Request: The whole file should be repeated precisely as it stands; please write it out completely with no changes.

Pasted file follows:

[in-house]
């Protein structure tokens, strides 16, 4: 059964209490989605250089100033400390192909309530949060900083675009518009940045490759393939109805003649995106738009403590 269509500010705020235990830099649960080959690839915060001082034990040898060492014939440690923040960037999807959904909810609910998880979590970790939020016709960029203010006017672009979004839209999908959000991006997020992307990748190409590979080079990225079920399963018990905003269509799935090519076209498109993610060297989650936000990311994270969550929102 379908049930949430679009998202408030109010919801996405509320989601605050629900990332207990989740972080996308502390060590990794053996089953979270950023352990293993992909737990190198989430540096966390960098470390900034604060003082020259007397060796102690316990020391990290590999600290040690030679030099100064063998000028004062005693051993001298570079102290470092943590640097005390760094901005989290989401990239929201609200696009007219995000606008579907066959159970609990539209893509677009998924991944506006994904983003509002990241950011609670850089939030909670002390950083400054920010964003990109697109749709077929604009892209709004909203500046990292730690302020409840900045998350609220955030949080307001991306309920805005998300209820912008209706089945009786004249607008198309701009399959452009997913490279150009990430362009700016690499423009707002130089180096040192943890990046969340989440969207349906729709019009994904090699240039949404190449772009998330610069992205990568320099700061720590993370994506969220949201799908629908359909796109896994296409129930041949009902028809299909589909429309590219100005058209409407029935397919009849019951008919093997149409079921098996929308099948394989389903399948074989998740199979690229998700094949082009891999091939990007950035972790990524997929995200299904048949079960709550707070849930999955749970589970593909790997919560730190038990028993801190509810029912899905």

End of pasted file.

[in-house]
């Protein structure tokens, strides 16, 4: 059964209490989605250089100033400390192909309530949060900083675009518009940045490759393939109805003649995106738009403590 269509500010705020235990830099649960080959690839915060001082034990040898060492014939440690923040960037999807959904909810609910998880979590970790939020016709960029203010006017672009979004839209999908959000991006997020992307990748190409590979080079990225079920399963018990905003269509799935090519076209498109993610060297989650936000990311994270969550929102 379908049930949430679009998202408030109010919801996405509320989601605050629900990332207990989740972080996308502390060590990794053996089953979270950023352990293993992909737990190198989430540096966390960098470390900034604060003082020259007397060796102690316990020391990290590999600290040690030679030099100064063998000028004062005693051993001298570079102290470092943590640097005390760094901005989290989401990239929201609200696009007219995000606008579907066959159970609990539209893509677009998924991944506006994904983003509002990241950011609670850089939030909670002390950083400054920010964003990109697109749709077929604009892209709004909203500046990292730690302020409840900045998350609220955030949080307001991306309920805005998300209820912008209706089945009786004249607008198309701009399959452009997913490279150009990430362009700016690499423009707002130089180096040192943890990046969340989440969207349906729709019009994904090699240039949404190449772009998330610069992205990568320099700061720590993370994506969220949201799908629908359909796109896994296409129930041949009902028809299909589909429309590219100005058209409407029935397919009849019951008919093997149409079921098996929308099948394989389903399948074989998740199979690229998700094949082009891999091939990007950035972790990524997929995200299904048949079960709550707070849930999955749970589970593909790997919560730190038990028993801190509810029912899905």